Meredith Lynn Whalen
Eugene Whelan
Adam S. White
Edward James White III
James Patrick White
John Sylvester White
Kenneth Wilburn White, Jr.
Leonard Anthony White
Malissa Y. White
Wayne White
Leanne Marie Whiteside
Mark P. Whitford
Michael T. Wholey
Mary Catherine Wieman
Jeffrey David Wiener
Wilham J. Wik
Alison Marie Wildman
Glenn E. Wilkenson
John C. Willett
Brian Patrick Williams
Crossley Richard Williams, Jr.
David J. Williams
Deborah Lynn Williams
Kevin Michael Williams
Louie Anthony Williams
Louis Calvin Williams III
John P. Williamson
Donna Ann Wilson
William Wilson
David Harold Winton
Glenn J. Winuk
Thomas Francis Wise
Alan L. Wisniewski
Frank Thomas Wisniewski
David Wiswall
Sigrid Wiswe
Michael Wittenstein
Christopher W. Wodenshek
Martin P. Wohlforth
Katherine Susan Wolf
Jennifer Yen Wong
Siu Cheung Wong
Yin Ping Wong
Yuk Ping Wong
Brent James Woodall
James John Woods
Patrick J. Woods
Richard Herron Woodwell
David Terence Wooley
John Bentley Works
Martin Michael Wortley
Rodney James Wotton
William Wren
John Wayne Wright
Neil Robin Wright
Sandra Lee Wright
Jupiter Yambem
Suresh Yanamadala
Matthew David Yarnell
Myrna Yaskulka
Shakila Yasmin
Olabisi Shadie Layeni Yee
William Yemele
Edward P. York
Kevin Patrick York
Raymond R. York
Suzanne Youmans
Barrington Young
Jacqueline Young
Elkin Yuen
Joseph C. Zaccoli
Adel Agayby Zakhary
Arkady Zaltsman
Edwin J. Zambrana, Jr.
Robert Alan Zampieri
Mark Zangrilli
Ira Zaslow
Kenneth Albert Zelman
Abraham J. Zelmanowitz
Martin Morales Zempoaltecatl
Zhe Zeng
Marc Scott Zeplin
Jie Yao Justin Zhao
Ivelin Ziminski
Michael Joseph Zinzi
Charles A. Zion
Julie Lynne Zipper
Salvatore Zisa
Prokopios Paul Zois
Joseph J. Zuccala
Andrew S. Zucker
Igor Zukelman

American Airlines Flight 11

Anna Allison
David Lawrence Angell
Lynn Edwards Angell
Seima Aoyama
Barbara Jean Arestegui
Myra Joy Aronson
Christine Barbuto
Carolyn Beug
Kelly Ann Booms
Carol Marie Bouchard
Robin Lynne Kaplan
Neilie Anne Heffernan Casey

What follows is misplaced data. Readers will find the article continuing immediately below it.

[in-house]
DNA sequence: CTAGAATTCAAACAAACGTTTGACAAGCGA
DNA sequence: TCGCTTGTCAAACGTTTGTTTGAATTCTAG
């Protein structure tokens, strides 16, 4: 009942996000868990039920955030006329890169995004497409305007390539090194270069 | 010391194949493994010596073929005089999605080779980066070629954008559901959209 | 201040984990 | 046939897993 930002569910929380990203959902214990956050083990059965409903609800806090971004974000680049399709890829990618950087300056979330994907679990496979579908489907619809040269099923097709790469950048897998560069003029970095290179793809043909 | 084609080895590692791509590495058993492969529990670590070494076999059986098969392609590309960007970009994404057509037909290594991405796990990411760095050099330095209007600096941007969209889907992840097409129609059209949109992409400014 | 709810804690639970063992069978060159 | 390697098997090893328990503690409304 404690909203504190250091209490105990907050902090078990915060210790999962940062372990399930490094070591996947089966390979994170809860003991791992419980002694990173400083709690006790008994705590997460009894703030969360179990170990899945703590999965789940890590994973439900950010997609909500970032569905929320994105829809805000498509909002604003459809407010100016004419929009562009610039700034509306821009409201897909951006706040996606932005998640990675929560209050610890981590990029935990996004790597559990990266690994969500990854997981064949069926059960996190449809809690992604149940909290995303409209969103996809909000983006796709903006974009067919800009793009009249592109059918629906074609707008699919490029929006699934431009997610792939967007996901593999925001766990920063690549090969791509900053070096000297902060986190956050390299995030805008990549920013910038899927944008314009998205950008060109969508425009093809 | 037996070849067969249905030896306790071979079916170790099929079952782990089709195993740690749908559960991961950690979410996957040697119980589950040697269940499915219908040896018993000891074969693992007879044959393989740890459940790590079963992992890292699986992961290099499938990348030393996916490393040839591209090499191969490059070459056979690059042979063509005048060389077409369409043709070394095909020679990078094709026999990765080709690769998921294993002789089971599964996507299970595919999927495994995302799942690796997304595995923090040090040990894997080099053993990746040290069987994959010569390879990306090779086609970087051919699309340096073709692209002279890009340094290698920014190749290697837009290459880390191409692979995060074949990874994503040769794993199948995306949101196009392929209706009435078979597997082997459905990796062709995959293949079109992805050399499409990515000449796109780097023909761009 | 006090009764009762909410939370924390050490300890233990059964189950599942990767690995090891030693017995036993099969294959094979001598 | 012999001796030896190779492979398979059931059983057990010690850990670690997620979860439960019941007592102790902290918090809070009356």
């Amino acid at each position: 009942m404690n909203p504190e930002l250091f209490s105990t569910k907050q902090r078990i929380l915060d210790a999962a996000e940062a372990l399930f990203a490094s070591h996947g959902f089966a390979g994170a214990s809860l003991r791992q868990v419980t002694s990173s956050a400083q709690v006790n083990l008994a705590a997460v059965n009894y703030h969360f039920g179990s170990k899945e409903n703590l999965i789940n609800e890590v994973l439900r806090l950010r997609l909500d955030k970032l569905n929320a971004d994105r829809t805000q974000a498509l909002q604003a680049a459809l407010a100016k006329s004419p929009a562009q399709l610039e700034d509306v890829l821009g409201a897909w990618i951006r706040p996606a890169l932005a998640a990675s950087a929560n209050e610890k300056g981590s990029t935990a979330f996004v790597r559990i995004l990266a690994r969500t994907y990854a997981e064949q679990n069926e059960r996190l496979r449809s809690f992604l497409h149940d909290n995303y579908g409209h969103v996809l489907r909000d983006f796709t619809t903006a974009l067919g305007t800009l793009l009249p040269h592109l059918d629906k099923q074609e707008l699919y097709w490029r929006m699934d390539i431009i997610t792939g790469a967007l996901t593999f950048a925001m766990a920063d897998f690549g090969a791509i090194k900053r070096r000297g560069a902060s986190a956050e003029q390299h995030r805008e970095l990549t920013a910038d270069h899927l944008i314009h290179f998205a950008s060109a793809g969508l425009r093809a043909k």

Jeffrey Dwayne Collman
Jeffrey W. Coombs
Tara Kathleen Creamer
Thelma Cuccinello
Patrick Currivan
Brian Paul Dale
David Dimeglio
Donald Americo Ditullio
Alberto Dominguez
Paige Marie Farley-Hackel
Alexander Milan Filipov
Carol Ann Flyzik
Paul J. Friedman
Karleton D.B. Fyfe
Peter Alan Gay
Linda M. George
Edmund Glazer
Lisa Reinhart Gordenstein
Andrew Peter Charles Curry Green
Peter Paul Hashem
Robert Jay Hayes
Edward R. Hennessy, Jr.
John A. Hofer
Cora Hidalgo Holland
John Nicholas Humber, Jr.
Waleed Joseph Iskandar
John Charles Jenkins
Charles Edward Jones
Barbara A. Keating
David P. Kovalcin
Judith Camilla Larocque
Natalie Janis Lasden
Daniel John Lee
Daniel M. Lewin
Sara Elizabeth Low
Susan A. Mackay
Karen Ann Martin
Thomas F. McGuinness, Jr.
Christopher D. Mello
Jeffrey Peter Mladenik
Carlos Alberto Montoya
Antonio Jesus Montoya Valdes
Laura Lee Morabito
Mildred Naiman
Laurie Ann Neira
Renee Lucille Newell
Kathleen Ann Nicosia
Jacqueline June Norton
Robert Grant Norton
John Ogonowski
Betty Ann Ong
Jane M. Orth
Thomas Nicholas Pecorelli
Berinthia B. Perkins
Sonia M. Puopolo
David E. Retik
Jean Destrehan Roger
Philip Martin Rosenzweig
Richard Barry Ross
Jessica Leigh Sachs
Rahma Salie
Heather Lee Smith
Dianne Bullis Snyder
Douglas Joel Stone
Xavier Suarez
Madeline Amy Sweeney
Michael Theodoridis
James Anthony Trentini
Mary Barbara Trentini
Pendyala Vamsikrishna
Mary Alice Wahlstrom
Kenneth Waldie
John Joseph Wenckus
Candace Lee Williams
Christopher Rudolph Zarba, Jr.

List of Victims on United Airlines Flight 175

Alona Abraham
Garnet Edward Bailey
Mark Lawrence Bavis
Graham Andrew Berkeley
Touri Bolourchi
Klaus Bothe
Daniel Raymond Brandhorst
David Reed Gamboa Brandhorst
John Brett Cahill
Christoffer Mikael Carstanjen
John J. Corcoran III
Dorothy Alma de Araujo
Ana Gloria Pocasangre Debarrera
Robert John Fangman
Lisa Anne Frost
Ronald Gamboa
Lynn Catherine Goodchild
Peter M. Goodrich
Douglas Alan Gowell
Francis Edward Grogan
Carl Max Hammond, Jr.
Christine Lee Hanson
Peter Burton Hanson
Susan Kim Hanson
Gerald Francis Hardacre
Eric Hartono
James Edward Hayden
Herbert Wilson Homer
Michael Robert Horrocks
Robert Adrien Jalbert
Amy N. Jarret
Ralph Kershaw
Heinrich Kimmig
Amy R. King
Brian Kinney
Kathryn L. LaBorie
Robert G. Leblanc
Maclovio Lopez, Jr.
Marianne Macfarlane
Alfred Gilles Marchand
Louis Mariani
Juliana McCourt
Ruth Magdaline McCourt
Wolfgang Peter Menzel
Shawn M. Nassaney
Marie Pappalardo
Patrick J. Quigley IV
Frederick Charles Rimmele III
James Roux
Jesus Sanchez
Victor J. Saracini
Mary Kathleen Shearer
Robert M. Shearer
Jane Louise Simpkin
Brian David Sweeney